If it is a fallacy to suppose that age is a guide to correctness, it is also fallacious to suppose something to be more right simply because it is new. The argumentum ad novitam makes the mis-take of thinking that the newness of something is a factor contributing to its soundness. To hear support urged for something because it is new is to hear the ad novitam being used.
These new tower-blocks are the coming thing. We should build some ourselves.
(Their newness did not stop them brutalizing the landscape of cities or the lives of their tenants.)
Some people are surprised to find that both newness and oldness can be used fallaciously in support of a contention. In fact they appeal to contradictory traits in all of us. We like the security of the traditional, and we like to be fashionable and up-to-date. Either of these can be used as fallacies if we try to make them support claims which should stand or fall on their merits. The ad novitam, like its antiquitam counterpart, introduces the irrelevant fact of the age of the proposition as a means of influencing its acceptance. Because the newness does not, in fact, contribute to its Tightness, a fallacy is committed by appealing to it.
There was a time when the ad novitam found as welcome a home with progressive reformers as its sibling, ad antiquitam, did with conservatives. Those were the days of constructing a brave new world. Times change, however, and the ad novitam now builds its nest amongst conservatives. It settles down comfort-ably amid calls for the rejection of ‘the old ways which have failed’ and for ‘looking truly fit for the twenty-first century’.
Meanwhile the argumentum ad antiquitam stirs uneasily as it sees progressives looking back to the good old days of social reform.
Advertisers have used the word ‘new’ as a reflex appeal to the ad novitam for many years. Assuming that the public equated new products with new progress, everything from washing-powder to toothpaste has been ‘new, improved’. Breakfast cereals were forever new, with the main innovation being the increasing resemblance of the contents to the cardboard of the packet. Great were the shock-waves in the advertising world when cereals started to appear which were positively old in style. In faded brown packets, they promised old-fashioned goodness, and rapidly gained sales. The bold attack of the ad antiquitam sent the ad novitams back on the ropes. All kinds of products came out with old-fashioned presentation, ‘just as it used to be’ was the slogan, with sleepy scenes and pictures of cobwebs on the packets. In Britain, Hovis bread, instead of being new and improved, featured sepia-tinted ads of rural simplicity.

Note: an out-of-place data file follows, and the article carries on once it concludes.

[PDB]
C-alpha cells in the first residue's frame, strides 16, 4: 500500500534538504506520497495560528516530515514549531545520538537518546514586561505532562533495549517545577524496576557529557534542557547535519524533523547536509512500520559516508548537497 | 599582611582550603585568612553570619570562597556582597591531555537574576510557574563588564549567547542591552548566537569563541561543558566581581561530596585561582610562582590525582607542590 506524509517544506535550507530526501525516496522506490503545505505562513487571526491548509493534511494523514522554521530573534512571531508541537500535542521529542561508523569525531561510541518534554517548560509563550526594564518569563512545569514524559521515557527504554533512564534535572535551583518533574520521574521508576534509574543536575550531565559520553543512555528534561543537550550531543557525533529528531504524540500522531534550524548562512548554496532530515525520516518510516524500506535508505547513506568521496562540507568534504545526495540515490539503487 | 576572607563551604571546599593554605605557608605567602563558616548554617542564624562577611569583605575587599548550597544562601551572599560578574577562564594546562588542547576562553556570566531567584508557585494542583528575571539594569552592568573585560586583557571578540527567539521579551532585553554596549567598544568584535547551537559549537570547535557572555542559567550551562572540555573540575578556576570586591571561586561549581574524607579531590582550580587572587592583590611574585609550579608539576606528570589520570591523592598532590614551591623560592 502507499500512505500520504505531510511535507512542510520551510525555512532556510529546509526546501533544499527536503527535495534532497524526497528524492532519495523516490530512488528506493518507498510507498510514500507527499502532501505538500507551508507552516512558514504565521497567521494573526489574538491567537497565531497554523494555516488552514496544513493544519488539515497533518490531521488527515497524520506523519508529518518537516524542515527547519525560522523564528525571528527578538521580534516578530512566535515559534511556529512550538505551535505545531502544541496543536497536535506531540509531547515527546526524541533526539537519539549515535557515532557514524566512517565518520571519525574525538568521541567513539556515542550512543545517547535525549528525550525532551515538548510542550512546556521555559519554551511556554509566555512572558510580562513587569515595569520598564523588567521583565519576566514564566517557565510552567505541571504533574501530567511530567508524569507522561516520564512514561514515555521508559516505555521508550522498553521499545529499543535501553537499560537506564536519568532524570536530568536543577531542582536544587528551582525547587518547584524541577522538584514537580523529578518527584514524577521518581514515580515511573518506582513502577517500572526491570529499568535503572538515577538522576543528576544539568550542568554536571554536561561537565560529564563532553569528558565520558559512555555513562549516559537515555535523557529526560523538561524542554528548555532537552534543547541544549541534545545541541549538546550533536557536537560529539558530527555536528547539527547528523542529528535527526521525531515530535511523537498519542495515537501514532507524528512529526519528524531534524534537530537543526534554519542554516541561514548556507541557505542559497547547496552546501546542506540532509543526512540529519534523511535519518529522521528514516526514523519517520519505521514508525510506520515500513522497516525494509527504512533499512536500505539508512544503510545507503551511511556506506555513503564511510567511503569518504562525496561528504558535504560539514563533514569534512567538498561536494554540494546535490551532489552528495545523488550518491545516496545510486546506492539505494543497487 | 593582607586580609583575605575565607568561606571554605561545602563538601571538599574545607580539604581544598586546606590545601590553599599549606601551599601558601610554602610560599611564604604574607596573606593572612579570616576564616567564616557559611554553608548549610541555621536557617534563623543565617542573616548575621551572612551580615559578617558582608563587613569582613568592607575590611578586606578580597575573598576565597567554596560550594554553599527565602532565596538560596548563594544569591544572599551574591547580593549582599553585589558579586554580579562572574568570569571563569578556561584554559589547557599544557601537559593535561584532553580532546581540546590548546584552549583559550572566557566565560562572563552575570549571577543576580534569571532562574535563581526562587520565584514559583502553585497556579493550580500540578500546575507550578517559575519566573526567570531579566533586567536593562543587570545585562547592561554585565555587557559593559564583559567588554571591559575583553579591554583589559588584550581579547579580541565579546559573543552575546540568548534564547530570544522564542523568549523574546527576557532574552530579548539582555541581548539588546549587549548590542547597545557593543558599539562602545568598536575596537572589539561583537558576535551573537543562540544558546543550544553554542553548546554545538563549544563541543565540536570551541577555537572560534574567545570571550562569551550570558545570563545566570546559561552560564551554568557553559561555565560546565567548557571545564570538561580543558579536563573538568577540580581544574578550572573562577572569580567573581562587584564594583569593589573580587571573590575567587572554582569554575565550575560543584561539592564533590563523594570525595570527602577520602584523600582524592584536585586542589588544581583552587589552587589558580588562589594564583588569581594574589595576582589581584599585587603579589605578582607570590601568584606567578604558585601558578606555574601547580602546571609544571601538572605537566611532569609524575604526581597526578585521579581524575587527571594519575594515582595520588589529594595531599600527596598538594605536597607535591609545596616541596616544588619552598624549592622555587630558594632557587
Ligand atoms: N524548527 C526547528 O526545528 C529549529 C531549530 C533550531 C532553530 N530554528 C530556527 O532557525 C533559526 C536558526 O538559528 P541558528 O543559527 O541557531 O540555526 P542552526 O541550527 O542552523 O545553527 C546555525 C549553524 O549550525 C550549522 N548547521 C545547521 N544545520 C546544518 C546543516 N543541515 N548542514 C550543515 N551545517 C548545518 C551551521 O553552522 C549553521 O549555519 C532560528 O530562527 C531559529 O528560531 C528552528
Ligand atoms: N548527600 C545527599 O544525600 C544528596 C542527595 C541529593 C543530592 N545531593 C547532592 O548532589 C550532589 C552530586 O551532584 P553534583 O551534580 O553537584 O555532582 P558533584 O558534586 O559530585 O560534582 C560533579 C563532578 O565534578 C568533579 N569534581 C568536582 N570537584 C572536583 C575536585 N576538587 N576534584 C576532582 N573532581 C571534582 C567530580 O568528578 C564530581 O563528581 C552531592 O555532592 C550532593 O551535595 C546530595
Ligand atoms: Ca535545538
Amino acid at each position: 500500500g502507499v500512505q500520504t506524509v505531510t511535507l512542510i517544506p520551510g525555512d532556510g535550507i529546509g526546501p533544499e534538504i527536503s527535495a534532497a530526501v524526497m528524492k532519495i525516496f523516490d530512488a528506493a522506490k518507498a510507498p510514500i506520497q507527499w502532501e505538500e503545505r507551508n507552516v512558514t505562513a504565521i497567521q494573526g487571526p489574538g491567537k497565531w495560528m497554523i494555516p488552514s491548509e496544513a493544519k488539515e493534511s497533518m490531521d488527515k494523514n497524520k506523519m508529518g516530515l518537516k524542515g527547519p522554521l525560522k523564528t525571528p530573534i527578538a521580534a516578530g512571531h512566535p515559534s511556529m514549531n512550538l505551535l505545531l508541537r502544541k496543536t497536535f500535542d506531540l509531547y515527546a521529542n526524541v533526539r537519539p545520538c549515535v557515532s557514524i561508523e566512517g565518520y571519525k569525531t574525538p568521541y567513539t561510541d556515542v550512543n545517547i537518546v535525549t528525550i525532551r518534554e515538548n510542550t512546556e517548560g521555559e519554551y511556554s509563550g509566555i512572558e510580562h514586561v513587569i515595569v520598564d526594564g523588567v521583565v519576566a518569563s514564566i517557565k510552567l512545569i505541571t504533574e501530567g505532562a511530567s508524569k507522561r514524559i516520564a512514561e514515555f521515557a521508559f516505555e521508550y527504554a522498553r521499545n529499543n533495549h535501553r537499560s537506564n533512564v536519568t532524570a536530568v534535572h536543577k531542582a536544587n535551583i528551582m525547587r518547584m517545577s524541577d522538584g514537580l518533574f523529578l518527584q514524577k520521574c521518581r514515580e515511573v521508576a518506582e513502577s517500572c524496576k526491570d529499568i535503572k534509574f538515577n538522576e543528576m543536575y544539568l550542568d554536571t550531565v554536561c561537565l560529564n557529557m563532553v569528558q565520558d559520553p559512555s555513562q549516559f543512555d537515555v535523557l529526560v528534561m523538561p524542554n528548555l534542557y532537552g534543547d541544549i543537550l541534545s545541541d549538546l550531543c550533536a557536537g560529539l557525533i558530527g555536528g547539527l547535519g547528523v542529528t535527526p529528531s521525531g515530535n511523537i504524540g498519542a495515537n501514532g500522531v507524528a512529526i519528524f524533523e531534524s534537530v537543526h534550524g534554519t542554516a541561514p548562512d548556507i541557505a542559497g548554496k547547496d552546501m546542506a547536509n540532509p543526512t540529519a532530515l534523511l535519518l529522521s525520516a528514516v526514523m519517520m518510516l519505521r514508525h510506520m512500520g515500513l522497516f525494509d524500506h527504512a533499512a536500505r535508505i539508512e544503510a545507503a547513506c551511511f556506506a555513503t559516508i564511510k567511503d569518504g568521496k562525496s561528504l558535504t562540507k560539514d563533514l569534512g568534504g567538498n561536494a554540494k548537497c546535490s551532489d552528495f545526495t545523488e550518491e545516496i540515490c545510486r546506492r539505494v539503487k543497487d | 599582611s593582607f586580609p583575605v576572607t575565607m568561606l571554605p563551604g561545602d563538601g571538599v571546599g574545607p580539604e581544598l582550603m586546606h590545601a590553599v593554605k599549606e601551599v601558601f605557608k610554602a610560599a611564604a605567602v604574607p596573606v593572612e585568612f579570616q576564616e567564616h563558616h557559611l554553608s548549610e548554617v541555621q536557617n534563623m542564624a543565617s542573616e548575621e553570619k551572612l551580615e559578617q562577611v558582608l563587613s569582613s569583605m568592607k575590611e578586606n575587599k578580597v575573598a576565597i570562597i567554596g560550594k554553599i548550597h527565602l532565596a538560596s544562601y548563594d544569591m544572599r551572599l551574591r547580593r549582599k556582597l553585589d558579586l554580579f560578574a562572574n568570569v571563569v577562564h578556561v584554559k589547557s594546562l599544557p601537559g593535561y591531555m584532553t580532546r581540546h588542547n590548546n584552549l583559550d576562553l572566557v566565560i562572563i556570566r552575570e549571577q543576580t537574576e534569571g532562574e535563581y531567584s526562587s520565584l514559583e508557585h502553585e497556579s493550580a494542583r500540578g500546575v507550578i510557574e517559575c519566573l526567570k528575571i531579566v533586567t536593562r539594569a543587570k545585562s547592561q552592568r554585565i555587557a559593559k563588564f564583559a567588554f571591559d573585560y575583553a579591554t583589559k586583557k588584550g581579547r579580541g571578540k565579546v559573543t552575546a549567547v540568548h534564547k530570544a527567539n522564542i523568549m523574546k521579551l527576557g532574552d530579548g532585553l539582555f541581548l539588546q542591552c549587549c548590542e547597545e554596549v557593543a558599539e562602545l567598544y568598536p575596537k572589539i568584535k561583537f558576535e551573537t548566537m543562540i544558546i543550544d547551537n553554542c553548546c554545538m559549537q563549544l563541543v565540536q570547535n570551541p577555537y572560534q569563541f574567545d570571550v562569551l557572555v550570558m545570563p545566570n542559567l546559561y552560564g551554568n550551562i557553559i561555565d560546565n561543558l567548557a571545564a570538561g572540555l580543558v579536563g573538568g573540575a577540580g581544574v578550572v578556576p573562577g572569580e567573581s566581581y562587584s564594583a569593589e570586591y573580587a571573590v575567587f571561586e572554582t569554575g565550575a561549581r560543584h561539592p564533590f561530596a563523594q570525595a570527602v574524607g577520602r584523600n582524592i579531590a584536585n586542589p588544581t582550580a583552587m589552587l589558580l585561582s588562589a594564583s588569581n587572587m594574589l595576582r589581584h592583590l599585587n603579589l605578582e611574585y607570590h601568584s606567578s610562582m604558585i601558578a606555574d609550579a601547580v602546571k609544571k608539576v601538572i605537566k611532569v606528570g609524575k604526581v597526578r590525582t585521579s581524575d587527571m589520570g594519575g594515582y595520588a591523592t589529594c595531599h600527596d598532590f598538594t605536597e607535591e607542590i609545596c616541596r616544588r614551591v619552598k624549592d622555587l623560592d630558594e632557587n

Both fallacies have powerful appeal, but ad novitam had gone too far. Now there is a balance between the two. The simplest country boy wears clothes looking roughly like a space-suit, while those brought up in Glasgow tenements now look back on entirely false childhood memories of country smells and fresh brown eggs.
When using the ad novitam, remember the conflicting appeal of the two fallacies, and confine it to areas where the ad antiquitam is unwelcome. You cannot support housing because it is new, since people will prefer the old. But you can support economic theories because they are new. After all, what good ever came of the old ones?
Just as yours is the ‘new economies’, so are your social and moral convictions part of the ‘new awareness’. An audience would much prefer to be brought up-to-date and given new information, rather than being hectored to change their minds.
Are we to continue in the ways of the old acquisitiveness by allowing commercial development on the site, or are we to respond to a new awareness of social needs by building a modern community centre for the unemployed?
(With arguments like this, you’ll win easily. You’ll get a community centre for those who would have been employed by the commercial development.)